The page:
years, the Class of 2007 Bell sat in the lobby of the Pamela Kimbrell Warlick Visual and Performing Arts Center as a symbol of school spirit. But beyond its presence, the bell had no real meaning or purpose in school life.
All that changed about five or six years ago, when Athletic Director Casey Field and I approached our friends at Gaston Christian with the idea of formalizing our rivalry each fall with a contest to see who had the best overall fall sports program. The winner of the most contests in our one-day, multi-sport competition--including all our different fall sports teams--would get to keep the bell for a year as evidence of victory.
For the first several years, Gaston Day prevailed, and we retained the bell. But two years ago, our schools tied, with each school winning and losing the same number of games in the Battle for the Bell. So Gaston Day kept the bell, but on a technicality. Then a year later, and for the first time, Gaston Christian won, and the bell travelled to our rival's campus. Last year, Gaston Christian beat us even more soundly in the various games and matches, and the bell stayed at their school for another year. At this point in the history of the rivalry, Gaston Day found itself in the uncomfortable position of not having our victory bell on our own campus for an extended period of time. The soundness of the losses last year also really stung. Yes, the bell belonged to Gaston Day School, but if we ever wanted to bring it home, then we had to reclaim it on the fields, courses, and courts of athletic competition.
Yesterday was the annual Battle for the Bell. Our middle school girls volleyball team won and so did our girls cross country team to get Gaston Day off to a strong start. The two schools tied in middle school soccer. Gaston Christian won varsity boys cross country and varsity boys soccer. Both our junior varsity and varsity girls volleyball teams won. The varsity volleyball match was particularly thrilling. Our girls had never beaten Gaston Christian before. They won in three straight, hard-fought games. The level of competition between the two squads was high and the competition was fierce. Our ladies came back from four or five points down in the final match to seal the victory. At last, the bell was home!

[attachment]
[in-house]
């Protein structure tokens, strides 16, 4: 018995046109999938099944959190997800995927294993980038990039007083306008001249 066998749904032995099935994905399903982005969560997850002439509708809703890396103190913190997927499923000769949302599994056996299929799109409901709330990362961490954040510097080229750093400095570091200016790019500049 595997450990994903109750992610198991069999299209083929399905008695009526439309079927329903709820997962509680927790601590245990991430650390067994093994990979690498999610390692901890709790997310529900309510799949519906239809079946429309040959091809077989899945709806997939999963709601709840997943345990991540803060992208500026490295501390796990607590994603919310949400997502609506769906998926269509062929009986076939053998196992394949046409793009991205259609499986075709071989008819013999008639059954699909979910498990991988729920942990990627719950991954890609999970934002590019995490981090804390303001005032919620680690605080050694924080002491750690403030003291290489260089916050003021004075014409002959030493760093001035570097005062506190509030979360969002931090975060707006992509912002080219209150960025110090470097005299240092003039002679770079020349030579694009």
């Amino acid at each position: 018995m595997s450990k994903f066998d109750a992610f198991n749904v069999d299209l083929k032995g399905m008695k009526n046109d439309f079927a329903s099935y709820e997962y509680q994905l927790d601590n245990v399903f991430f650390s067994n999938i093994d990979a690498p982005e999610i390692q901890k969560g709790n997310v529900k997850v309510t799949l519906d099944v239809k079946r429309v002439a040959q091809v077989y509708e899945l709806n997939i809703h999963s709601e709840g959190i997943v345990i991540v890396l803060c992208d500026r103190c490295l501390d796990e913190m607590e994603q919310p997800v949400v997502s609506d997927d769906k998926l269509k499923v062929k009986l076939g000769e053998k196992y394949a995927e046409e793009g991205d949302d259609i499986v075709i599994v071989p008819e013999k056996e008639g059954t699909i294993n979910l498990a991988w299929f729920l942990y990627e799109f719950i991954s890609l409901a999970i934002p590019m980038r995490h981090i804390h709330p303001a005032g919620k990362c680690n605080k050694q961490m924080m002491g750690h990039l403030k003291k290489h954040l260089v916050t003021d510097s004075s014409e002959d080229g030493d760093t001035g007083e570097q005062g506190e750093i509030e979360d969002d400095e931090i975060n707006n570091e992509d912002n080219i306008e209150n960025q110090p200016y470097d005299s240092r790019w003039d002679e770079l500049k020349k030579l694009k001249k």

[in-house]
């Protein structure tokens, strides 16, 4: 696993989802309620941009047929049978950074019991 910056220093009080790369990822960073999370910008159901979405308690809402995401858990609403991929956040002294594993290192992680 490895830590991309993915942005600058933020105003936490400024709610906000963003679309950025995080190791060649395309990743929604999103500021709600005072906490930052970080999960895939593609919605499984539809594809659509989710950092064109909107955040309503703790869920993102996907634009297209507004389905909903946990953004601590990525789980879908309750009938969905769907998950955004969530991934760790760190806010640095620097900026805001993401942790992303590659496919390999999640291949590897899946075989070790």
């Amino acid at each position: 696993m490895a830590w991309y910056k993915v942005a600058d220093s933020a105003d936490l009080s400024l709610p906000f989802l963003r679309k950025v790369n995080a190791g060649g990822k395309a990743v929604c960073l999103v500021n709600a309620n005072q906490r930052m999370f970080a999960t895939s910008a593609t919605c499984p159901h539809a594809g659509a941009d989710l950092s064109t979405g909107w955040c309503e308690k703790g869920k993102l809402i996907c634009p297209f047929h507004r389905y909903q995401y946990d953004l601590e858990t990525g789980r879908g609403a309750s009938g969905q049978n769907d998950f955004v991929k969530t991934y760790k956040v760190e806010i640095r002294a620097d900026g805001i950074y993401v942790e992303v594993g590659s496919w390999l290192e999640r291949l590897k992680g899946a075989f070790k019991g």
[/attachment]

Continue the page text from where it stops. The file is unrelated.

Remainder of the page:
At the conclusion of yesterday's varsity volleyball match, students stormed the court as the GDS victory triggered a mad celebration. I positioned myself some distance away on the court to make sure that the celebration remained orderly. Suddenly, I looked up at the track surrounding the court and saw several of the varsity volleyballers running toward the bell, which was stationed upstairs on the track, awaiting the final outcome of the day's contests. They grabbed the clapper and started ringing the bell as a way of proclaiming the victory that was not only theirs, but all of Gaston Day School's. I must admit hearing the bell sent a thrill right through me. It was the sound of GDS school spirit!!
|Third graders with the Bell|
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